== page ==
There is a mechanical issue, the film stops, Reno and the others go out on the street.

“I could have stood there watching and deciding for hours. There was no city actively guiding me, the shops and walking masses and traffic lights giving their deep signals of what to do, where to go, who and what to see, what to buy, how to feel, what to think.”

Reno doesn’t judge the men in the theater, in fact, she feels a kinship with them, that they are all voyeurs.

An interesting clue to the meaning of all this concerns her friend Giddle who has associated with Andy Warhol. Reno meets her as she works as a waitress in a cheap diner in New York City. Giddle reveals her idea that the most artistic act is to make your entire existence a work of art. Her life is artistic because she’s playing a role as a waitress. In other words, she’s not waitressing to earn a living, but to act out the life of a waitress. I believe our friend Nietzsche actually had a similar idea of making one’s life into art. Giddle’s story has all sorts of implications—that her secret life is hidden from ordinary folk, making her secretly superior. That she cannot really be known by others who see her as a waitress. That being a waitress, like any job, is a role that must be acted out.

Is this our old friend a mise en abyme?


That’s pretty much what Reno believes, that to be an artist, you have to act the part. Even if you doubt you’re an artist, you should act the part.

I don’t want to deny this idea or criticize it. It is actually the case that most occupations require an apprenticeship—formal or not—that involves “acting” like the role you aspire to. Writers too, best beloved, go through a process of copying admired writers—whether or not they want to admit it.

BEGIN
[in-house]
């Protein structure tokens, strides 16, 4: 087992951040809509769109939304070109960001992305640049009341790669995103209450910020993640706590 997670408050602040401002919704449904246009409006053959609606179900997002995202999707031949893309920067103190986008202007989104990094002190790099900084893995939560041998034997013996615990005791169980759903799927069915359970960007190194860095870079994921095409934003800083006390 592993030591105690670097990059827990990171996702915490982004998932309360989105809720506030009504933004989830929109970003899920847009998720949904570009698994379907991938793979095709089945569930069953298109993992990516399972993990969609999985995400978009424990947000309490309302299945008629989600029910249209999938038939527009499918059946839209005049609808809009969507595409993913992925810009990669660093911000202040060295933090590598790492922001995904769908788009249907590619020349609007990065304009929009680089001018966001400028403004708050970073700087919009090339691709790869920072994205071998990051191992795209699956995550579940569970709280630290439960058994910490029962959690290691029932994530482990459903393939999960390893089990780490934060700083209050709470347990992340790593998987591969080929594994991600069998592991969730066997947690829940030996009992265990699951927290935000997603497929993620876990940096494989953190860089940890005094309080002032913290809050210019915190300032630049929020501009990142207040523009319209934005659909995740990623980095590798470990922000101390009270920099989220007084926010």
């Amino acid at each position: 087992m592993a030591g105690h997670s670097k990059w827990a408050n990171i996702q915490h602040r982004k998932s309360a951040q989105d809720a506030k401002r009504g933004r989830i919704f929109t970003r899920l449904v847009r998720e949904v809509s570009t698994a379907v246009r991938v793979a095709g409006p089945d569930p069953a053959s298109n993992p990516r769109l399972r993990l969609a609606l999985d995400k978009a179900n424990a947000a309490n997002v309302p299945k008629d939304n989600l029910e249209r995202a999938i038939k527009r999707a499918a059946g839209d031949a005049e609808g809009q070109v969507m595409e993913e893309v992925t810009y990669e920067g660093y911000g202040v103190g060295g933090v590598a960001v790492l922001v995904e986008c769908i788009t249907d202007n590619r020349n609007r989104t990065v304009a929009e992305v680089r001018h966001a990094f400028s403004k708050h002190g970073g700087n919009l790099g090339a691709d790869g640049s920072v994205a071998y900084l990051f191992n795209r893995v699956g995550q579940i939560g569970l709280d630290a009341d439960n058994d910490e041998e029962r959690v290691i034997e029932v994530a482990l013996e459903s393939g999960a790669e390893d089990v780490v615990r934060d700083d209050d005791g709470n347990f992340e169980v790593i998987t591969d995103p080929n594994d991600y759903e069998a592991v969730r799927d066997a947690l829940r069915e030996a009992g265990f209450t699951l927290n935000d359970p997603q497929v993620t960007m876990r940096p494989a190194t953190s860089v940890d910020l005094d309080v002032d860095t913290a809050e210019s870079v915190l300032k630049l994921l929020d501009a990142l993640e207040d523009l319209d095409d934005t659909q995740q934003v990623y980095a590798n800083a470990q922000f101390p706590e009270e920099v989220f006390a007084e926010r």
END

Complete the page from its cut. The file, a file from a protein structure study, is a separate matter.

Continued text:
Yet, many people do these apprenticeships with a sense of purpose and authenticity that the character Reno lacks. She is a tragic figure who is always waiting for what she wants, believing if she can only fit well enough into the world of those whom she admires, she will win the prize.

She does not judge others.

She begins the story wanting to ride motorcycles and to be an artist, actually to combine the two. Motorcycle riding as a work of art. Does she get her wish?

At the end, she rides motorcycles and is an artist of sorts. But there is a pervasive theme of waiting—that she’s waiting for particular people to be with her, to help her.

Here are the last lines:

“I’m alone at the base of the run, almost too cold to move.

The answer is not coming.

I have to find an arbitrary point inside the spell of waiting, the open absence and tear myself away.

Leave, with no answer. Move on to the next question.”

She has a sense that she must choose a point within her life that has up to now consisted in waiting, and break out of it. But things are left open. We don’t know if she can do this or not.

‘Kay, my friends. A provocative book. Are passive protagonists frustrating?

An answer comes. Yup.

But we must “move on” as well.

Till next time.